Having been thrust back into the public consciousness, and the top ten, by Uniting Nations‘ sampling of their US chart-topper Out Of Touch, it seems as good a time as any for Daryl Hall and John Oates to unleash this collection of covers and fresh material.
The Philadelphia duo were hugely successful in the early to mid-eighties, scoring a string of number ones stateside while also achieving sizeable hits in the UK with I Can’t Go For That (No Can Do), Maneater and Family Man. But it is well over twenty years since their soft, soul-infused rock propelled them to such lofty heights so how has their music evolved since?
Well, almost entirely gone are the keyboards that featured so strongly on their most popular work, as are the dramatic, near-falsetto vocals form Daryl Hall. Instead we are left with acoustic guitar, soft strings, syrupy production and straight-forward crooning.
Most of the tracks are cover versions of the duo’s all-time favourite songs so we have renditions of The O’Jays‘ Used To Be My Girl, You Are Everything by The Stylistics and Al Green‘s I’m Still In Love With You. But often the motivation behind such an exercise often seems to be songwriters’ block rather than a genuine desire to add something new to the originals and that sadly seems to be the case with Our Kind Of Soul.
A recent, refreshing exception to this rule was the Beautiful South‘s collection of completely overhauled re-workings, but the same cannot be said of Hall and Oates’ perfectly competent yet remarkably flat interpretations of The Four Tops‘ Standing In The Shadows Of Love and Barry White‘s Can’t Get Enough Of Your Love. Two such powerful and energetic songs are effectively neutered, turning into bland, plodding shadows of their former selves.
There are three new offerings alongside the covers but they are similarly easy on the ear and uneventful. One of them, Soul Violins, contains the hilariously cheesy chorus of “I hear soul violins when you walk through the door” which is no less baffling once you have read the extensive cover notes that accompany each song than it was before.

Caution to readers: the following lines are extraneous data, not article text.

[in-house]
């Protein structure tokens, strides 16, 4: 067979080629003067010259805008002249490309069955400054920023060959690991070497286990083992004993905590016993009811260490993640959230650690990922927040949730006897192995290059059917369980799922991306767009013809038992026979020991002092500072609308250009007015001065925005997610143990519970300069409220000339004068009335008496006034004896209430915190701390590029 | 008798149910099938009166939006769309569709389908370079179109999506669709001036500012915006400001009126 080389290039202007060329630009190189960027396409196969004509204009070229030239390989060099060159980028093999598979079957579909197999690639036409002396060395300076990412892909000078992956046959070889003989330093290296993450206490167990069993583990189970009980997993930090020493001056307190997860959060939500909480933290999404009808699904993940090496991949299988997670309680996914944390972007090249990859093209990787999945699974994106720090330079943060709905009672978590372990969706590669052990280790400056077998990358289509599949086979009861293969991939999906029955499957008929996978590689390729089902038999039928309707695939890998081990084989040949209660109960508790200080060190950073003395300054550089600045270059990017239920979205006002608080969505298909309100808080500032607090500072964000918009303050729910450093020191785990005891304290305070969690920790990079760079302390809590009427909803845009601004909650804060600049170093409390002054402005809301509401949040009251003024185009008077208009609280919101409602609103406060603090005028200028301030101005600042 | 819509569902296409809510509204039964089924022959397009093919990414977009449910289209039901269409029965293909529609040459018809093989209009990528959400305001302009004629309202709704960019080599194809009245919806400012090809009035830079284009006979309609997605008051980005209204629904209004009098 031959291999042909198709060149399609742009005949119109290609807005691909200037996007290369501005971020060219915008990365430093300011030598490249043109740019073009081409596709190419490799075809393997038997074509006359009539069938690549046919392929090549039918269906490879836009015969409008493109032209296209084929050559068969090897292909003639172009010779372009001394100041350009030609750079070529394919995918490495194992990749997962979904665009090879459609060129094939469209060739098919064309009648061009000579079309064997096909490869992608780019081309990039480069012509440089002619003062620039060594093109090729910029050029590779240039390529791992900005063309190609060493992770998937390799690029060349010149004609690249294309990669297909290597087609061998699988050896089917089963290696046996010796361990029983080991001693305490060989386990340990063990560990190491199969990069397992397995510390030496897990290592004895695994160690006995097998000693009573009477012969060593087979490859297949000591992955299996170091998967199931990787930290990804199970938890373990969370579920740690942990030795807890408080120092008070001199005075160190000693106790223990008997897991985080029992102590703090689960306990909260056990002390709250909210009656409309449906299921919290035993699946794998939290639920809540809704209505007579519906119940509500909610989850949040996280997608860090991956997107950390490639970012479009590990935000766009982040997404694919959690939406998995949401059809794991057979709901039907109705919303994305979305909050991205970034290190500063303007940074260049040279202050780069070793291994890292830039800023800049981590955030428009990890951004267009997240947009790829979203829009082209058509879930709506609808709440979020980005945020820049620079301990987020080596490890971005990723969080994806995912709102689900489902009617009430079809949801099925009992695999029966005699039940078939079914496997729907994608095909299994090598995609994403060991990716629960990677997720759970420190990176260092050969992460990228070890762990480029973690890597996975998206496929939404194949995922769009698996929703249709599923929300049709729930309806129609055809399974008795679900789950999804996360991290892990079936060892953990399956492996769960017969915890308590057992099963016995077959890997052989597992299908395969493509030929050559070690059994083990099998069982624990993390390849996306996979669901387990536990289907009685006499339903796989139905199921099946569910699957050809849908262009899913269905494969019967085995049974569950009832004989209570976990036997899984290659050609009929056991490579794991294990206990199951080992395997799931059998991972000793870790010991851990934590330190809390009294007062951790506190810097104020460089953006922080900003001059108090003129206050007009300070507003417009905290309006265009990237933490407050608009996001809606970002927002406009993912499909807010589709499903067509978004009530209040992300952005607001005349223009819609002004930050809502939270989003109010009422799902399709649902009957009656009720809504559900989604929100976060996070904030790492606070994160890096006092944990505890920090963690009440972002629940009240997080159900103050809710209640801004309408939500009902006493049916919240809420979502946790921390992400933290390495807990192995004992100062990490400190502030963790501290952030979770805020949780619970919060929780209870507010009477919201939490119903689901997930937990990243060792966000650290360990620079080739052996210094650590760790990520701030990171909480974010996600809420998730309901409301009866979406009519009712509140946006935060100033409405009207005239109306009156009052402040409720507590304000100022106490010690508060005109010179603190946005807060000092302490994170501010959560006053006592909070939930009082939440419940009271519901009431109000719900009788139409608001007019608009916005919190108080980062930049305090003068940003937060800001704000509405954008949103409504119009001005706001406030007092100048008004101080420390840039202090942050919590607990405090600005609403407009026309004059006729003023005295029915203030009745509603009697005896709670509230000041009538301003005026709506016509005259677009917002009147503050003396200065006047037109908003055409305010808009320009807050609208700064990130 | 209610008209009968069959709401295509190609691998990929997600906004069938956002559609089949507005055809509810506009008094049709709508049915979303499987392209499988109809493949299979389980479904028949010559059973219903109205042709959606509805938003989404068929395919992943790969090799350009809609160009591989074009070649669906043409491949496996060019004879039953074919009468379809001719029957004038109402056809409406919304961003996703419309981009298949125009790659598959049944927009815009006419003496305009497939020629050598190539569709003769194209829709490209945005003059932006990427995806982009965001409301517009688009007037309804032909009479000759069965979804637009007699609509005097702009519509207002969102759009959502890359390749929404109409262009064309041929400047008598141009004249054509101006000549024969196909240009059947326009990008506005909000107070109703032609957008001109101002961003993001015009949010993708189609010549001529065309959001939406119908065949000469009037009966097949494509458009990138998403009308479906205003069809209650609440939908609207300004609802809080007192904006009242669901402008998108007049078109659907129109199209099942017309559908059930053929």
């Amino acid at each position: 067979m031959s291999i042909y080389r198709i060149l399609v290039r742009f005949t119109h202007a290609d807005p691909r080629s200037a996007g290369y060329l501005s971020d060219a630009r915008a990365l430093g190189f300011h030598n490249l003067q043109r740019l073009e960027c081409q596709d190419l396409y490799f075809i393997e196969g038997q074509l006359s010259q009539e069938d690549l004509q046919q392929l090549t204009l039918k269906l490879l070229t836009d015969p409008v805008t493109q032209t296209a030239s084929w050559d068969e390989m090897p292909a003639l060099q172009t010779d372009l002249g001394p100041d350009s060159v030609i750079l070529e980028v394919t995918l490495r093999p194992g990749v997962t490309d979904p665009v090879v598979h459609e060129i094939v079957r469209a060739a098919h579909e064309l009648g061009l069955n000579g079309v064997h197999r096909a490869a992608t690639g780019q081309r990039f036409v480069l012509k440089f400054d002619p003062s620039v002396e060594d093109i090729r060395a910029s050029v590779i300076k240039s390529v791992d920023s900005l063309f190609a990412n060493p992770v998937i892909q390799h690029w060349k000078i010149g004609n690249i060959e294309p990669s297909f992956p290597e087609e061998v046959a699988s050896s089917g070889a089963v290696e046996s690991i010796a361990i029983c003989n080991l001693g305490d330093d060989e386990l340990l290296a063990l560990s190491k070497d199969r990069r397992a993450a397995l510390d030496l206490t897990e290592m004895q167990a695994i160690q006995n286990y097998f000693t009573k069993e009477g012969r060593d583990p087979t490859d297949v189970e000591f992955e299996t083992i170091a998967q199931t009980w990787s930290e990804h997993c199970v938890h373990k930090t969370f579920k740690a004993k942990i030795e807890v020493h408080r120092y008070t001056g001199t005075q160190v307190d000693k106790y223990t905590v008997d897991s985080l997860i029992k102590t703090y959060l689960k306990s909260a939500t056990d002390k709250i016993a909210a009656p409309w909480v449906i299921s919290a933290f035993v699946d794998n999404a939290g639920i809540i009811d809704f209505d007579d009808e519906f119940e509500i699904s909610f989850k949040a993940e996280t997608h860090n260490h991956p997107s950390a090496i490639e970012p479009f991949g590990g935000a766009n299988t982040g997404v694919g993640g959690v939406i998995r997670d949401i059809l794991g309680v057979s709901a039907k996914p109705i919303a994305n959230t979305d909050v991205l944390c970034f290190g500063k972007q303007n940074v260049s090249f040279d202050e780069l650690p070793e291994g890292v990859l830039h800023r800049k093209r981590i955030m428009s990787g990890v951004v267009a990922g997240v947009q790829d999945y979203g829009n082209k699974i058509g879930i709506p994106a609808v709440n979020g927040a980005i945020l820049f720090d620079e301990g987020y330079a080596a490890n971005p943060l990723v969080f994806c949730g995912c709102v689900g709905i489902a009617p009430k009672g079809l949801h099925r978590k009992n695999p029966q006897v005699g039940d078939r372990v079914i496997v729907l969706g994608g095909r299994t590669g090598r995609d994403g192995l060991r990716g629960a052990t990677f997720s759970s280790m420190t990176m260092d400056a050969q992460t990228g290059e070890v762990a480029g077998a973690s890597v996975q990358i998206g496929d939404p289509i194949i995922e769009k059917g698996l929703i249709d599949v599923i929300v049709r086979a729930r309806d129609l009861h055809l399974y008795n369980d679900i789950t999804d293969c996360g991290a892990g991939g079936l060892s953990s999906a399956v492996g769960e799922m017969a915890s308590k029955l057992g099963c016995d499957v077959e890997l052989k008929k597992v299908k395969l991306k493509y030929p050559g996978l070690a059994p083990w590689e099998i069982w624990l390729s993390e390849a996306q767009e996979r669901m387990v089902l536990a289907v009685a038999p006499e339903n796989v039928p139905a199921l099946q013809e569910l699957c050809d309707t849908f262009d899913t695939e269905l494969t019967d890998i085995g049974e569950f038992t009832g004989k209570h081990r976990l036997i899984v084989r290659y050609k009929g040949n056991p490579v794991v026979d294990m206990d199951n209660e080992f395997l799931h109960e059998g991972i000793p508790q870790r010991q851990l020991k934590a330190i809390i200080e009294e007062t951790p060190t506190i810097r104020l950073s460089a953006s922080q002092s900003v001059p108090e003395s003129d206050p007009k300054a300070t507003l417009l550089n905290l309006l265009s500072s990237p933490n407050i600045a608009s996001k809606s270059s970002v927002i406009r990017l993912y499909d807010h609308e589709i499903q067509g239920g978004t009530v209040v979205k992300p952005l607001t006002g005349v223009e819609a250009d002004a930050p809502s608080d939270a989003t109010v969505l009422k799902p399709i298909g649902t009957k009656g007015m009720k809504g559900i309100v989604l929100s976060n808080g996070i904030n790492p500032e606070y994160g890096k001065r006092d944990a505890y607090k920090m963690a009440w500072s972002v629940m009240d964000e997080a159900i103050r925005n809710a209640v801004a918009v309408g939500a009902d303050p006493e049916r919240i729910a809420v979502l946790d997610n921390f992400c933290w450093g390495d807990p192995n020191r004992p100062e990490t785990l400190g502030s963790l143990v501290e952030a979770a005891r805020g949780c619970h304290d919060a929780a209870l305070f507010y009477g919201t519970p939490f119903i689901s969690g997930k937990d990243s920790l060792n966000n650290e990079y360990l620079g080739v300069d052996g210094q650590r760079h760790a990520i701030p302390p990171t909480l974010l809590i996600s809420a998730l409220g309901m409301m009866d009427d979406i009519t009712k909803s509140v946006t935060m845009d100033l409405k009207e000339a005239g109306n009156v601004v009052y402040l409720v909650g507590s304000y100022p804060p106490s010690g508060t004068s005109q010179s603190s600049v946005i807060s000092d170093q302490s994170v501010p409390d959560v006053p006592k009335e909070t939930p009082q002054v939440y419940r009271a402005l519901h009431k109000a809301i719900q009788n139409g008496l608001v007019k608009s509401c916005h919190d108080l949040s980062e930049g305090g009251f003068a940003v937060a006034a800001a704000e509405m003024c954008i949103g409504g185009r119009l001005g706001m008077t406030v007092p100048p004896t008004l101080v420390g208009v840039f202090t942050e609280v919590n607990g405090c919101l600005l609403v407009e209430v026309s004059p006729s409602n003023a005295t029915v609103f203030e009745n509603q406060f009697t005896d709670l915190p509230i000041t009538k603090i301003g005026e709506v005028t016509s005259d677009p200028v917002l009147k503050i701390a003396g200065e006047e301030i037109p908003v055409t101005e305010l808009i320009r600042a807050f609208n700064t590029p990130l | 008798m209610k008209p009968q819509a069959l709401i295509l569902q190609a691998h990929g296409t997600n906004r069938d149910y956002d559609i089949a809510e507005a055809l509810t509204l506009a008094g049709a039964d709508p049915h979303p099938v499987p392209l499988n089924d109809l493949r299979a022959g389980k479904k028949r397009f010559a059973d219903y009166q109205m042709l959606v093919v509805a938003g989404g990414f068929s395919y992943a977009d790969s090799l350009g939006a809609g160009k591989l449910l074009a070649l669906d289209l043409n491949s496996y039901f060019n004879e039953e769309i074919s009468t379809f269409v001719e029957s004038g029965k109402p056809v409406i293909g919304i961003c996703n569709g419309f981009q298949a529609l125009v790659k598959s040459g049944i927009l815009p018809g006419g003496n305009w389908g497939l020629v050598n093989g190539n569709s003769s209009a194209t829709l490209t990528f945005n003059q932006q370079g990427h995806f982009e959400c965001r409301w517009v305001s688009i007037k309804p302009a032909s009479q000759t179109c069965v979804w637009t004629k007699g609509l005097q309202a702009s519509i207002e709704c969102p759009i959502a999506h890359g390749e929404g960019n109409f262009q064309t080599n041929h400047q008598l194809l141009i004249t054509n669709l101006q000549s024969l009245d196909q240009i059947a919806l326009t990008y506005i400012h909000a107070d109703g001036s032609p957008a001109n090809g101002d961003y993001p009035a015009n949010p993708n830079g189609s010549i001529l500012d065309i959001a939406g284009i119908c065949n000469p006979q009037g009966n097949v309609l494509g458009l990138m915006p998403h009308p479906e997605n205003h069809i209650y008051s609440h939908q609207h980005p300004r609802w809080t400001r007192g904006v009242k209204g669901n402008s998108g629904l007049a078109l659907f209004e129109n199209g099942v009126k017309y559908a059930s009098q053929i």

This is the musical equivalent of a couple going through the motions of life together long after their relationship has petered out with no inspiration or passion save vain attempts to rekindle what they once had by re-living the past.
Perhaps if you loved Hall and Oates during their heyday and have mellowed as they have over the past two decades then this album will form the perfect soundtrack to kicking your shoes off and relaxing with a cup of tea in front of the fireplace. It is, after all, a very nicely sung, happily inoffensive album, which may be ideal for Valentines Day listening, but it contains not one moment of excitement over seventeen tracks.
Both comebacks and cover versions often divide listeners into two love / hate camps. I tried to love Our Kind Of Soul for the sake of Hall and Oates’ back catalogue, then I tried to hate it for the exact same reason, but all I could feel was passionless indifference towards such a lukewarm collection of sugary ballads and watered down soul. Yes, Daryl Hall has a great voice but if only he could work up some of the old magic with John Oates to produce some striking new material rather than this bucket of middle of the road slush.